The most orignial and probably the most important book to have been written on American foreign policy in decades.
A remarkable accomplishment...[Mead] is a brilliant scholar, and he has produced a book of enduring value as both a work of intelectual genealogy and a stimulating re-evaluation of some of the roots of America's rise.
Mead is a clear and original thinker and an engaging writer, and these pages are filled with striking insights and pithy formulations.
America is perceived as not having a foreign policy tradition, contends Mead (Mortal Splendor: The American Empire in Transition), a senior fellow at the Council on Foreign Relations. In fact, Mead contends, there are actually four contrasting schools of foreign policy: a "Hamiltonian" concern with U.S. economic well-being at home and abroad; a "Wilsonian" impulse to promulgate U.S. values throughout the world; a "Jeffersonian" focus on protecting American democracy in a perilous world; and a bellicose, populist "Jacksonian" commitment to preserving U.S. interests and honor in the world. As Mead's detailed historical analysis of the origin and development of these schools shows, each has its strengths and faults if Wilsonians are too idealistic, Jacksonians are too suspicious of the world but each keeps the other in check, assuring no single school will dominate and that a basic consensus among them will be achieved, as was the case during the Cold War. As the Cold War ended, however, and the world became more complex, consensus ended. Hamiltonians and Wilsonians saw the opportunity to mold the economy and morality of the world in the U.S. image, but Jeffersonian doubt about foreign action in places like Bosnia, and Jacksonian popular suspicions of organizations like the WTO soon challenged such grandiose plans. Mead worries that U.S. foreign policy is too unfocused today and suggests we could learn much from the interactions in the past of the four schools, a complex history he ably unfolds. 8 pages of photos not seen by PW. (Nov. 8) Forecast: With foreign policy at the forefront after September 11, this could help shape discussions of U.S. response; expect serious interest. Copyright2001 Cahners Business Information.
A senior fellow for foreign policy at the Council on Foreign Relations, Mead (Mortal Splendor: The American Empire in Transition) follows in the footsteps of Walter McDougall in Promised Land, Crusader State (Houghton, 1997). Like McDougall, he points out that the United States-contrary to the received wisdom-was awash in diplomacy from its birth throughout the supposedly isolationist 19th century. But Mead sets himself a broader task. Why, he asks, does the United States still suffer from a reputation for naivet despite its meteoric ascent to world power? The author traces European puzzlement at Americans' stubborn independence, aversion to state power, and obsession with commerce. Like other historians, Mead discerns several schools of thought that vie for supremacy within the American diplomatic tradition: Hamilton's preoccupation with commerce, Jefferson's watchfulness over the Republic's founding principles, Jackson's obsession with military strength, and Wilson's pursuit of a just world order. The beneficial interplay of these principles, says Mead, has yielded the most successful foreign policy in history. Largely celebratory and sure to be controversial, this work belongs in all library collections.-James R. Holmes, Ph.D. Candidate, Fletcher Sch. of Law & Diplomacy, Tufts Univ., Medford, MA Copyright 2002 Cahners Business Information.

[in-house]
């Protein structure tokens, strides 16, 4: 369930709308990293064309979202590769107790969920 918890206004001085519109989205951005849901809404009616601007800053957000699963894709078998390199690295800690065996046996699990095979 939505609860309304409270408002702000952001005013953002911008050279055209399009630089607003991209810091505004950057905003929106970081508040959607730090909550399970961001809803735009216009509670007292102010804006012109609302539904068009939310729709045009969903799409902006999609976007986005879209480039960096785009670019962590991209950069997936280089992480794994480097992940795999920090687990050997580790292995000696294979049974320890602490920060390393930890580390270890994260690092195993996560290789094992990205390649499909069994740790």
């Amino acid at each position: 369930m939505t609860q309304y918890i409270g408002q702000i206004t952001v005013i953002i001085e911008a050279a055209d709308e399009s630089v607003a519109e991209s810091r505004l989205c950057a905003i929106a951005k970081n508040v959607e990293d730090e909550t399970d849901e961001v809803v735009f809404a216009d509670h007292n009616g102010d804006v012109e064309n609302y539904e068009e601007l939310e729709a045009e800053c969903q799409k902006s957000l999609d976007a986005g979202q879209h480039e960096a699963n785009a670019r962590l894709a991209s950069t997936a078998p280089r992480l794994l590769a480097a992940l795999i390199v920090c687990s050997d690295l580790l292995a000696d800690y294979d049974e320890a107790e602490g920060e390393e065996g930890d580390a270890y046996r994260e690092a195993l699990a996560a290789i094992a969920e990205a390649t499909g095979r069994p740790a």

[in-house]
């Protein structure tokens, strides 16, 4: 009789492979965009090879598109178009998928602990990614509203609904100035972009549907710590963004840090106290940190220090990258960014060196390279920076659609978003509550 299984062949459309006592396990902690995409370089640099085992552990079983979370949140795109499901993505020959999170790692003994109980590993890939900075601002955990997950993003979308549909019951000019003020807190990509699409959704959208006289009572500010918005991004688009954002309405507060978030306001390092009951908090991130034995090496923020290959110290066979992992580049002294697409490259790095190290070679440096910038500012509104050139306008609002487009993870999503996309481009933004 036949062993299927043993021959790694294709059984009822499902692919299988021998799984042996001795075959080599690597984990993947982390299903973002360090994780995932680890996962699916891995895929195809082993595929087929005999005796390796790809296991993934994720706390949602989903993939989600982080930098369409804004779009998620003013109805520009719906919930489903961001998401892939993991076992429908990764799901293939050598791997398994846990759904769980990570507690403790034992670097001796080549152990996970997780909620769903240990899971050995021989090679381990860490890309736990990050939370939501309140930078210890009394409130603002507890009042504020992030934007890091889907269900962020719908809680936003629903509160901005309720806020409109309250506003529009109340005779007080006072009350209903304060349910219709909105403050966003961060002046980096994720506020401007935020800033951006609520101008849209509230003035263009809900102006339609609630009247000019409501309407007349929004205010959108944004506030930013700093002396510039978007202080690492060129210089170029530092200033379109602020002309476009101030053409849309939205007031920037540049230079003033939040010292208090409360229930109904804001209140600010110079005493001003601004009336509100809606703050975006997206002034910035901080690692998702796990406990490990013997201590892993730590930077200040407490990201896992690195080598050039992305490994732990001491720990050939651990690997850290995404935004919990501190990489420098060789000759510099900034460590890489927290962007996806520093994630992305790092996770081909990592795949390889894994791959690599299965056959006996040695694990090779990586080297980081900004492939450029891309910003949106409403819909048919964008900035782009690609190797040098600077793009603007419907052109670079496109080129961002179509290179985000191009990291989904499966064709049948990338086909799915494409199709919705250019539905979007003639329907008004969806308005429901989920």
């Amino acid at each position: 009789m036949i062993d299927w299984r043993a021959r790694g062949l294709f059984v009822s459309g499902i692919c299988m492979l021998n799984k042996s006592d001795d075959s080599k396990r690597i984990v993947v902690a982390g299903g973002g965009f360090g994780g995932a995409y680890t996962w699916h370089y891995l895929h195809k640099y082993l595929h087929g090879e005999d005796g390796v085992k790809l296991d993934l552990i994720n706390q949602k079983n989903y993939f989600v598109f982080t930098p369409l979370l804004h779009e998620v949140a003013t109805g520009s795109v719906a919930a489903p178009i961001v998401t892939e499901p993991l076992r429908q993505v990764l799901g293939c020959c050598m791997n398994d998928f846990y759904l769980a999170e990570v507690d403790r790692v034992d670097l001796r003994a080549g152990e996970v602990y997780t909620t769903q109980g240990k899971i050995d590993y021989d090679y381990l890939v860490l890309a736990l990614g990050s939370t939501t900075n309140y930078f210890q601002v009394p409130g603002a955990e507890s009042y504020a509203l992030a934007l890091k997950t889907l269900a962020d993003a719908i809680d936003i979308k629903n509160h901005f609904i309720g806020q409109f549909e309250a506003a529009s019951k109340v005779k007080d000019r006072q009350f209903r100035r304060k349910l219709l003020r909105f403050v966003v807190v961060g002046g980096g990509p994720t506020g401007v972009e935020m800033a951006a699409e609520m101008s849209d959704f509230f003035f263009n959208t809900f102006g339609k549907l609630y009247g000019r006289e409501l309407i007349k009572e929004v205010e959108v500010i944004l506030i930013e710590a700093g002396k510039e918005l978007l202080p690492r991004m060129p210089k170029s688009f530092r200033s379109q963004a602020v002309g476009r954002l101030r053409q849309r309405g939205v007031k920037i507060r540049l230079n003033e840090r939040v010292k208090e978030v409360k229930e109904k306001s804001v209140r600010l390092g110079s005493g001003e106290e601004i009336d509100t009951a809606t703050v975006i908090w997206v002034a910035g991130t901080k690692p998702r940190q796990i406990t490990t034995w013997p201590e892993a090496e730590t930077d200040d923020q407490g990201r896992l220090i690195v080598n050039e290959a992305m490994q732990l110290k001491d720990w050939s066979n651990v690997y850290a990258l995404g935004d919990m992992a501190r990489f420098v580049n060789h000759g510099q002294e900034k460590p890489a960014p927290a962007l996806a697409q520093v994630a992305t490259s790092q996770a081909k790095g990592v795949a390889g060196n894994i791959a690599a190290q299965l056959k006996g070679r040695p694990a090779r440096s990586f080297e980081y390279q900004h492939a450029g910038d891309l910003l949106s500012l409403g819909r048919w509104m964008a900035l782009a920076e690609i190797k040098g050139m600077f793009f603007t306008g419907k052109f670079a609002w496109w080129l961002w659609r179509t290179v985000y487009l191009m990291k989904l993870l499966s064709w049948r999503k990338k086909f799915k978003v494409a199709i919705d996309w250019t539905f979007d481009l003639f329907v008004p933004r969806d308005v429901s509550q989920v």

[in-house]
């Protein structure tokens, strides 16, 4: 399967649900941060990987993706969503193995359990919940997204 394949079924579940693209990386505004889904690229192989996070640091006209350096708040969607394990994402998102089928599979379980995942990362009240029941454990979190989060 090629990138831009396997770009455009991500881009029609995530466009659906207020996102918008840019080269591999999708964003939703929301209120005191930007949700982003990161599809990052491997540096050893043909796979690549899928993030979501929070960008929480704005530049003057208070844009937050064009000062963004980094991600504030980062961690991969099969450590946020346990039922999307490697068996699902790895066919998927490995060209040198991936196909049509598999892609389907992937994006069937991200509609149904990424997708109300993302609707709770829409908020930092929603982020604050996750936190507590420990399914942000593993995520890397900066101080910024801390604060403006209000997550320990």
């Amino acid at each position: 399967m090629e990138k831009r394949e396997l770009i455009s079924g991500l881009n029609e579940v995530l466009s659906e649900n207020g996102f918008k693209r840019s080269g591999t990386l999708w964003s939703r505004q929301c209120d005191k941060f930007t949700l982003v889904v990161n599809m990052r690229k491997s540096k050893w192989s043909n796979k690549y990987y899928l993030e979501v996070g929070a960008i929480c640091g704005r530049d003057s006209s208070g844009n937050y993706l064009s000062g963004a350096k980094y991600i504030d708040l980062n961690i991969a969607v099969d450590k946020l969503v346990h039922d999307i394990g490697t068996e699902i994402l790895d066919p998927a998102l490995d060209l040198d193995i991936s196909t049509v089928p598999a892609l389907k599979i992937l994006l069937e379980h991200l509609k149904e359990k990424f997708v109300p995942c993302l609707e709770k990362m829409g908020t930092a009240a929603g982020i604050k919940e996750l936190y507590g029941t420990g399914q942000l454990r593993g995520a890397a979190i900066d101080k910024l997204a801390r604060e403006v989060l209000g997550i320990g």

A political scientist (Mortal Splendor: The American Empire in Transition, not reviewed) proposes that four "schools" compete for dominance in American foreign policy. Mead names these schools after four highly recognizable American personalities: Hamilton, Wilson, Jefferson, and Jackson. But before his detailed description and analysis of each, he assails Americans (and their diplomats) for a shallow understanding of the history of US foreign policy. Despite the pervasive perception of America as a sort of Mr. Magoo-a purblind blunderer who somehow succeeds in spite of himself-it's clear, Mead asserts, the country has become the richest, most powerful nation in the history of the world. So we must be doing something right, in spite of obvious blunders like the Bay of Pigs and the Vietnam War. Mead devotes a substantial chapter to each school. Hamiltonians tend to focus on money issues, believing a strong economy is the best foundation for a strong democracy. Wilsonians have a missionary zeal that leads them to pursue peace and advocate human rights. Jeffersonians (whom, near the end, Mead aligns himself with) see the American democracy as fragile and tend to "Speak softly, and carry the smallest possible stick." Jacksonians, the most bellicose and pragmatic of the four, are the hawks in the American aviary, animated by a deep sense of honor and religious belief. At the close there are a couple of strong chapters about the need for a comprehensive post-Cold War strategy that includes a US gyroscope. We should be asking ourselves, Mead argues, "What kind of hegemony . . . we want, and why." His prose may seem driven by a traditional sentence outline from English 101, but he displays aserrated wit and an abundant supply of apt analogies. A clear, crisp analysis, refreshingly free of jargon and cant. (8 pp. b&w photos, not seen) History Book Club selection